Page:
The most I would say is that Hirsch has successfully argued that deep ontologists owe us a justification for their assumption that there is only once correct concept of "exists" and that they don't seem to be aware of that, or even of the possibility that there might be multiple reasonable concepts.

Quine famously told us that "Existence is what existential quantification expresses." ("Existence and Quantification" in Ontol. Rel., 97) To put that with all due scrupulosity, we must rewrite it as "Existence* is what existential quantification expresses."

I came across the following in one of my 2015 notebooks earlier. I thought you gentlemen might find it amusing:

Consider this unsound argument for a possible necessary being:

(∃x)(Fx v ~Fx) holds at every possible world (it's a theorem of first-order logic). Hence, at least one being exists in every possible world. For any concrete, contingent being and any possible world at which that being exists, the world obtained by subtracting that being is possible. Hence, a world with no contingent beings is possible. Every being is either contingent or not-contingent. Hence, there is a possible world where a not-contingent being exists. Hence, there is a possible world where a necessary being exists.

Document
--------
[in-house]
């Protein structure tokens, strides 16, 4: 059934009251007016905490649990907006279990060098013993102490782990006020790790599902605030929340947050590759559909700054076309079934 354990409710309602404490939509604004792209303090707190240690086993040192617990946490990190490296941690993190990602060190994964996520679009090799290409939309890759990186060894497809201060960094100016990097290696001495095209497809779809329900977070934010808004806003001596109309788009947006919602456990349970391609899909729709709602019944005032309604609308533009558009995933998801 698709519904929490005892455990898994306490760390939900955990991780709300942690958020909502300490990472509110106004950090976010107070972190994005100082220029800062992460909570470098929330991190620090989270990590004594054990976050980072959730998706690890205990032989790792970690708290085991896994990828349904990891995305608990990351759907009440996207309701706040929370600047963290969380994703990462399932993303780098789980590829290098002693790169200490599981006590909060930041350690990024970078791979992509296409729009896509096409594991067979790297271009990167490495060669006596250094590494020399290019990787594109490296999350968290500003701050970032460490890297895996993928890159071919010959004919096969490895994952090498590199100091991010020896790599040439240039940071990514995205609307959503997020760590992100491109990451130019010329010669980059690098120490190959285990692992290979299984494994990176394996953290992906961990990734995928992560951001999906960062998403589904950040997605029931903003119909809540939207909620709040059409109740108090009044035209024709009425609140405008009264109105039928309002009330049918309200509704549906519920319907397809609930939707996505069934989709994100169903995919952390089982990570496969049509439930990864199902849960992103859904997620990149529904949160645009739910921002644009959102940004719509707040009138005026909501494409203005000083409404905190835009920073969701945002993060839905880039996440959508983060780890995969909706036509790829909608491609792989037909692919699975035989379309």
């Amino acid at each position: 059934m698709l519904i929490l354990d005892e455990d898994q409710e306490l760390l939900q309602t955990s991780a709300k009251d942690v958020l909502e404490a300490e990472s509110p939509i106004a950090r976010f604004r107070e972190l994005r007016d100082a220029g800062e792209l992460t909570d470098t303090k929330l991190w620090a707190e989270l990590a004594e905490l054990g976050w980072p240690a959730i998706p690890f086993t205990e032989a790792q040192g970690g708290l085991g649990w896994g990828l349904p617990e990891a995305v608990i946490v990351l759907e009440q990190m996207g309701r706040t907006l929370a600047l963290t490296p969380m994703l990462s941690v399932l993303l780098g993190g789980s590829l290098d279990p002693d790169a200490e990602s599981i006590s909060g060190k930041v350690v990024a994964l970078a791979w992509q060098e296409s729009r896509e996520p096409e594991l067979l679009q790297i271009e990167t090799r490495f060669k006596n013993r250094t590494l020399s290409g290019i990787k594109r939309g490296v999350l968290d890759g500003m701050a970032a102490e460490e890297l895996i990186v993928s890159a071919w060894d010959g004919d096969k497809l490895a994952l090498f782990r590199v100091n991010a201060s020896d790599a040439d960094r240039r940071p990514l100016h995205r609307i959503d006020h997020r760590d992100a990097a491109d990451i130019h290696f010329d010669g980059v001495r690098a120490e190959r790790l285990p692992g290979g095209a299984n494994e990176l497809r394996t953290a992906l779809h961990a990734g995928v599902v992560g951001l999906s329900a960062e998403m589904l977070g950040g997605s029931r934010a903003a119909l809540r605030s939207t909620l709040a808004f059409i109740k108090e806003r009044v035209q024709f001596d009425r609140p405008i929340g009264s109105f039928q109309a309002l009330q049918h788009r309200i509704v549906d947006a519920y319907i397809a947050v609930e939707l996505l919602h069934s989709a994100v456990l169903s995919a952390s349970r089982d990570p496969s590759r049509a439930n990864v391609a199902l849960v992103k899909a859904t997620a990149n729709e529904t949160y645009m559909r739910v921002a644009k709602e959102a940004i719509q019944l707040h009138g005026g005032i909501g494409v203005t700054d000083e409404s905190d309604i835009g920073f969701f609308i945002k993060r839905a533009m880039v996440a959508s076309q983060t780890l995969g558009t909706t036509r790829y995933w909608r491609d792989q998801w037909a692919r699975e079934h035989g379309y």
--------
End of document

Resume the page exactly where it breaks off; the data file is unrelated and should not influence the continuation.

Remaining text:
We're probably not going to deny that the laws of logic hold at every possible world. At least, this would undermine possible worlds semantics and make it hard to make any further claims about these other worlds. 

The second premise is a weak subtraction principle. All it says is that contingent beings can fail to exist without new beings having to exist. There are debates over subtraction principles, but this version seems to follow pretty much straight from what it means to be contingent.

The third premise is an instance of the law of the excluded middle.

What's wrong with this argument?